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Annie Hayes

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Eight out of ten employers agree to flexitime requests

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Employees are increasingly aware of their “right to request working flexible hours,” according to figures released by the government this week, which suggest 65% are aware of their right to request flexible working, in comparison to 41% in 2003. And employers are increasingly willing to agree to those requests.

Legislation introduced in April 2003 means that employers have “a duty to consider employee requests for flexible working against the needs of the business as a whole.”

The recent study showed that “nearly a quarter of working parents with young children have asked to work flexibly over the past two years,” while 14% of all employees made such a request.

The statistics also show that employers had accepted 81% of all requests by employees to work flexibly, compared to 77% in 2003.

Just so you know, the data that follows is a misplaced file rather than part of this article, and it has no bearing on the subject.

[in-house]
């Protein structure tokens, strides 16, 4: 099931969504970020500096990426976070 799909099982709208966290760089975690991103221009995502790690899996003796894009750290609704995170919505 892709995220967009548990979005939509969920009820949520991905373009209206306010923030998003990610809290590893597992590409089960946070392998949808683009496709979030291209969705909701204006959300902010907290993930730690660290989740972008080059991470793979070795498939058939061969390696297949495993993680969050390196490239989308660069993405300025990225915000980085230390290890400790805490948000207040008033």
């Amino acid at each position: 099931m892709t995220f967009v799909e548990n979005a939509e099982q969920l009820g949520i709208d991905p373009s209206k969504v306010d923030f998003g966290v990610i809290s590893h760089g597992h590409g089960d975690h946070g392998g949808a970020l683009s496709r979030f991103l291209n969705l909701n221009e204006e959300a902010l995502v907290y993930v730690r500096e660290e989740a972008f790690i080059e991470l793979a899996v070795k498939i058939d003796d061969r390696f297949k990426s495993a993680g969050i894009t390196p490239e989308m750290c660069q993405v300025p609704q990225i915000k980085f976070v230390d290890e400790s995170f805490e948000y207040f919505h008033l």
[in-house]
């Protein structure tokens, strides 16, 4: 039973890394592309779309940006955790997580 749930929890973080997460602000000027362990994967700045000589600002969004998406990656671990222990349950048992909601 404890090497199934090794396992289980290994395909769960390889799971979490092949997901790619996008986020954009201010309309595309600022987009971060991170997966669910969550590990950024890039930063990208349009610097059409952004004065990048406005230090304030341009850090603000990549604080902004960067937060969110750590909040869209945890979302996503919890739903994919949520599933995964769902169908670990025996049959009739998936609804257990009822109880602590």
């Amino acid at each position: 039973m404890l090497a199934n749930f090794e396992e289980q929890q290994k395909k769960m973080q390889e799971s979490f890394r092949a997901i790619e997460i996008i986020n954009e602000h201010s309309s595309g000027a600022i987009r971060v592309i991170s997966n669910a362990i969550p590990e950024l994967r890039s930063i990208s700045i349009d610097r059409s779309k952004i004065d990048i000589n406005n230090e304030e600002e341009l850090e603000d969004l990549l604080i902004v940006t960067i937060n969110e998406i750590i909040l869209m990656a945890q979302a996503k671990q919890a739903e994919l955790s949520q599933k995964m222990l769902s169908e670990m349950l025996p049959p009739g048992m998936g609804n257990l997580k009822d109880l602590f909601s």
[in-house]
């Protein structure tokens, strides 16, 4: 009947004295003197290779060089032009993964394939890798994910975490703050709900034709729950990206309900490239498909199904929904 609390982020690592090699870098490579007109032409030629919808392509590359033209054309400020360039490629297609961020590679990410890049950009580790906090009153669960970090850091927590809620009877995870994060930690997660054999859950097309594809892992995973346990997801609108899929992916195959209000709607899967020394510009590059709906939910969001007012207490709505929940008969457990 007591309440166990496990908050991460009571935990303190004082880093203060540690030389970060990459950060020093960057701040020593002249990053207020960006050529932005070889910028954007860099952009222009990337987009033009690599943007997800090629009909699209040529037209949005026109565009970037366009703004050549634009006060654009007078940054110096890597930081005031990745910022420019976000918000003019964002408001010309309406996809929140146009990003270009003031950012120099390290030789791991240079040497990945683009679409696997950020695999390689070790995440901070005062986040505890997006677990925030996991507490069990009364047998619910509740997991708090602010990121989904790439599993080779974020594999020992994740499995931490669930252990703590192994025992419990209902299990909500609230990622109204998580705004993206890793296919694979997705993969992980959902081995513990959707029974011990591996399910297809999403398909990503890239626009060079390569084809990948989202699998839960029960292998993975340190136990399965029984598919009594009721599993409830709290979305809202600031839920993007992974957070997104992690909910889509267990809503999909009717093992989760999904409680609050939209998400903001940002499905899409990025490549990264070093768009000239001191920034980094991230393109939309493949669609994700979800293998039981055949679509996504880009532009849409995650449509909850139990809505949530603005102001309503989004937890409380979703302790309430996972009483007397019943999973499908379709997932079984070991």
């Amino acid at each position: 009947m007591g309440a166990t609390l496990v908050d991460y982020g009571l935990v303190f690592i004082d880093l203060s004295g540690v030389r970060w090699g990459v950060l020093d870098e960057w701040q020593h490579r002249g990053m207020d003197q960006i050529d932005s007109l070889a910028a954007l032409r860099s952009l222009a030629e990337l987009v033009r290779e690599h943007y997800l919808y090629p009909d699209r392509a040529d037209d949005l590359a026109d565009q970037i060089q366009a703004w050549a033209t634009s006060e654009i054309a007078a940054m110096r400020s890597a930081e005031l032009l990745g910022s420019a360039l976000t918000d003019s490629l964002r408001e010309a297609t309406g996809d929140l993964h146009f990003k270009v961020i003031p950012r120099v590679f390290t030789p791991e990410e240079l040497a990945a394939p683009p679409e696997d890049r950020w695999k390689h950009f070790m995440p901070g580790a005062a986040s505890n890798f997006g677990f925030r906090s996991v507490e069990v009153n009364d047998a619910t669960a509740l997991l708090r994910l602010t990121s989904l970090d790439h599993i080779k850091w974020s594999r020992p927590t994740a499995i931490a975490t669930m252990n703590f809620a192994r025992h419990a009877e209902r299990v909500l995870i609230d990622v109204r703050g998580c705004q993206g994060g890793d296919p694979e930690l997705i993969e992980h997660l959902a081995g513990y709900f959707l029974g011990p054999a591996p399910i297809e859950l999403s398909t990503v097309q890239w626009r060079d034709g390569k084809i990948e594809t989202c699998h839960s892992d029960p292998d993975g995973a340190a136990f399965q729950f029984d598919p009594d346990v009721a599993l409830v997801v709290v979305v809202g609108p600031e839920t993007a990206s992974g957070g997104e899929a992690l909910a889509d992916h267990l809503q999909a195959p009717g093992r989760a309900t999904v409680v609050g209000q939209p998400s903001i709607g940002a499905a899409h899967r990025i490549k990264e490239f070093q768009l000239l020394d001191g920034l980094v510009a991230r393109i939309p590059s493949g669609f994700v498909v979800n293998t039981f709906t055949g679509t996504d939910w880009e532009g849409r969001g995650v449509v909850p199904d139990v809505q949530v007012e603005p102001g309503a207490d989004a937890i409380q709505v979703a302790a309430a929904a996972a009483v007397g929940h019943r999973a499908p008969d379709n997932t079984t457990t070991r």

The survey found:

* female employees were more likely to have made a request to work flexibly than men (19% and 10% respectively);

* requests were higher among those employees with dependent children under the age of six (22%), aged between six and 11 (18%) or aged between 12 and 16 (15%) than employees without dependent children (10%);

* the most requested flexible working patterns were part-time and flexi-time. Female employees were most likely to request to work part-time while male employees were more likely to request to work flexitime;

* the number of requests being declined by employers has almost halved since the introduction of the right to request flexible working in 2003 (11% compared with 20%); and,

* almost one in five employees reported taking time off to care for someone in the last two years, with over half taking time off to look after dependent children.




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Annie Hayes

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